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p. v. pp.

Why is “page” abbreviated “p” while “pages” is “pp”? Of somewhat less interest to me, I also wonder whether “p” or “p.” is the correct notation?

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Quoting <a href="" rel="nofollow">Wikipedia</a> :

In Latin, and continuing to the derivative forms in European languages as well as English, single-letter abbreviations had the plural being a doubling of the letter for note-taking. Most of these deal with writing and publishing.

The rest of the wp article discusses the use of the final period as well (cf "History" section).

guillaume.salagnac October 6, 2009, 5:46am

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I remember learning this in high school, when I was taking Latin. The textbook had a picture of a coin that bore the face of some monarch. The coin identified this person as the reigning emperor of "BRITTANNIA," if I remember the spelling correctly. According to the book, the double T to pluralize the word "Britannia" --- which in this case referred to the British Isles --- in the same way that "pp" means pages. Don't know why my brain held onto this all these years, but it did.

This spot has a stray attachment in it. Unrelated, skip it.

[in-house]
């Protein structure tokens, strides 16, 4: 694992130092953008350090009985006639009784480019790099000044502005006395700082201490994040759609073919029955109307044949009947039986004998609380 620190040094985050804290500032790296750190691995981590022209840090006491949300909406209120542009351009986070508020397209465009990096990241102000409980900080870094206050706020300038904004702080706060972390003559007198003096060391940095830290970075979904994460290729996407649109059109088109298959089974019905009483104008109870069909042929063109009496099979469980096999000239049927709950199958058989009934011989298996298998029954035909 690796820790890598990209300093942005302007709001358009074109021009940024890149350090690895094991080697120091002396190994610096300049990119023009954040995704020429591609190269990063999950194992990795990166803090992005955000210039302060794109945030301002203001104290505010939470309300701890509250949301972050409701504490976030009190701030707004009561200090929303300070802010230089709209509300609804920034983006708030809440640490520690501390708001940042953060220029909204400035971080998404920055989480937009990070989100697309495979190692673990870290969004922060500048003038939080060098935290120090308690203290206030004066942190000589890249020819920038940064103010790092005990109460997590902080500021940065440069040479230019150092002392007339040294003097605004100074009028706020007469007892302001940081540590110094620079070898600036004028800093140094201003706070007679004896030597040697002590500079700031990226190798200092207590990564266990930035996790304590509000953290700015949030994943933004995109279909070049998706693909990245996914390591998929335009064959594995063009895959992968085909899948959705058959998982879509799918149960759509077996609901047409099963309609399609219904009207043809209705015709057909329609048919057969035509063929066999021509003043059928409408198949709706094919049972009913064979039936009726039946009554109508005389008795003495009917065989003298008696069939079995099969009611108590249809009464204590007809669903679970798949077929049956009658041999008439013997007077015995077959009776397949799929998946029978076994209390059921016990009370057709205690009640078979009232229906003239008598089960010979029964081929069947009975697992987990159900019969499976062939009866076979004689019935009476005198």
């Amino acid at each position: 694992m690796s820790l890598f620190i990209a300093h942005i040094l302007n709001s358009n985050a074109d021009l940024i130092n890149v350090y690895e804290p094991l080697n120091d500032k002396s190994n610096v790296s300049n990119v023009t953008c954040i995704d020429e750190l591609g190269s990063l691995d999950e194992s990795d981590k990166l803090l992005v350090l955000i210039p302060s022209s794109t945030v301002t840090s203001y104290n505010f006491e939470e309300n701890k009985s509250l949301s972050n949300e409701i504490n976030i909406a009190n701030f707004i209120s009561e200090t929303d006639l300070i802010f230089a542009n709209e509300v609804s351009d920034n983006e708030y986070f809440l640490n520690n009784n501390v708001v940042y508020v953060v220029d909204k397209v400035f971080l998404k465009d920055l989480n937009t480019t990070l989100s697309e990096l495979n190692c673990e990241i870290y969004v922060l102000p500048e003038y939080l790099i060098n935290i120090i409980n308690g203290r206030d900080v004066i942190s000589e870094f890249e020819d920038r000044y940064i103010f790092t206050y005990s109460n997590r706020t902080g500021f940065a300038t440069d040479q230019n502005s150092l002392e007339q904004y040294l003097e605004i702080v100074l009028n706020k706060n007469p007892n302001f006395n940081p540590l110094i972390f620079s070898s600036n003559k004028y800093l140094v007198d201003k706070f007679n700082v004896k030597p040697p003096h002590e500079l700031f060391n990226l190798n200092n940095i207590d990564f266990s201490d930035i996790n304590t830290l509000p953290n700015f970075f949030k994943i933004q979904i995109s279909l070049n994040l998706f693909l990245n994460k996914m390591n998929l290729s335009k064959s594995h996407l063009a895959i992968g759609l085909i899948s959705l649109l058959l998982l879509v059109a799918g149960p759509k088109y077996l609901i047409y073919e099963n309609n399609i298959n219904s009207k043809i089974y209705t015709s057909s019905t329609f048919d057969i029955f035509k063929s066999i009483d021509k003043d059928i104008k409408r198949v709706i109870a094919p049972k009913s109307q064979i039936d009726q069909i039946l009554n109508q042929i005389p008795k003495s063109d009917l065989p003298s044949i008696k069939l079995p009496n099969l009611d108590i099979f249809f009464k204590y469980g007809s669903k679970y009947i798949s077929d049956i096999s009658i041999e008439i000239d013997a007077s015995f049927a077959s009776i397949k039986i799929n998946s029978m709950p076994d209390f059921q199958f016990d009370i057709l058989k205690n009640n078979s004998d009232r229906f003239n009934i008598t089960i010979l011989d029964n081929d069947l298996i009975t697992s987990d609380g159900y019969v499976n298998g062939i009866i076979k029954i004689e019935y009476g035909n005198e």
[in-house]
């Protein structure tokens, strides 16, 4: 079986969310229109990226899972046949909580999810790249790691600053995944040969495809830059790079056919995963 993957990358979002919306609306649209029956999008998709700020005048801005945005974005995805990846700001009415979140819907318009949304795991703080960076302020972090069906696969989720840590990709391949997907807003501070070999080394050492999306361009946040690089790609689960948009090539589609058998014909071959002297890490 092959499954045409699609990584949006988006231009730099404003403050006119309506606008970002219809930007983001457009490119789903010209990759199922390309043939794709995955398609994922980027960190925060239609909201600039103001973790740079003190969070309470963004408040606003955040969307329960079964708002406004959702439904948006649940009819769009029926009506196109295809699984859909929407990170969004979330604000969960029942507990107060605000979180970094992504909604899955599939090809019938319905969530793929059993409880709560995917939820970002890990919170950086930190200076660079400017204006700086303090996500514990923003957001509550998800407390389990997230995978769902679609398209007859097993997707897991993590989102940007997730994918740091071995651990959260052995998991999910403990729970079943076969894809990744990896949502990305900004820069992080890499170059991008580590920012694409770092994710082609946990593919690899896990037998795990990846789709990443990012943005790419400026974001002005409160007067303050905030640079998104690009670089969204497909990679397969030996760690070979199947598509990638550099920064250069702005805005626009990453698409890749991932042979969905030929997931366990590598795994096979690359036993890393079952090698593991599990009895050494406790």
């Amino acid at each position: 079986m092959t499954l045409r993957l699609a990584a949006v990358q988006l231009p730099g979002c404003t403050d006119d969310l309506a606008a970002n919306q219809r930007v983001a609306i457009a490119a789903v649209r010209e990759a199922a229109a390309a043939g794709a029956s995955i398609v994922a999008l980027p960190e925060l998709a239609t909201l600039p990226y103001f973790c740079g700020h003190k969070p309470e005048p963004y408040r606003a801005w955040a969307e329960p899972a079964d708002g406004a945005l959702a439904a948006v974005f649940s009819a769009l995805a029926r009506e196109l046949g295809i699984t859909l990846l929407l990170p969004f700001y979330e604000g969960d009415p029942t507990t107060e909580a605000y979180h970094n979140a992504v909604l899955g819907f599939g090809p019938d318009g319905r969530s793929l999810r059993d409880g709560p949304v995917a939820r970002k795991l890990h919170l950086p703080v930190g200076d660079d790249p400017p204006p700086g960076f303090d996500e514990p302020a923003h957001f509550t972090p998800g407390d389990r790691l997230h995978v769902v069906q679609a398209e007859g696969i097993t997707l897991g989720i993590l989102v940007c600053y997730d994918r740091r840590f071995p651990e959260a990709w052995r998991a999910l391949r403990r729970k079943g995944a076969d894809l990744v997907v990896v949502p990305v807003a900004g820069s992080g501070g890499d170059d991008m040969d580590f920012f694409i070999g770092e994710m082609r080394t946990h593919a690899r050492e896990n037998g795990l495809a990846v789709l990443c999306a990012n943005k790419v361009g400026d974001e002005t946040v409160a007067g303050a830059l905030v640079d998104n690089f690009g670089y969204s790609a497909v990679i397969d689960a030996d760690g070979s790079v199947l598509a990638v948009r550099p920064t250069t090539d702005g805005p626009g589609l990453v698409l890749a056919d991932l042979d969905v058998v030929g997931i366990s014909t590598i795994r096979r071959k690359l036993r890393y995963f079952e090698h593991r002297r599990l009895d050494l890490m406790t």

drewgmackie October 8, 2009, 9:56am

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I have always used p. for one page and pp. for two or more pages.

cody.asdf November 16, 2009, 12:21pm

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And the plural for the barrels of a carburetor is bbl.

wren_be November 30, 2009, 8:46pm

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Yes     No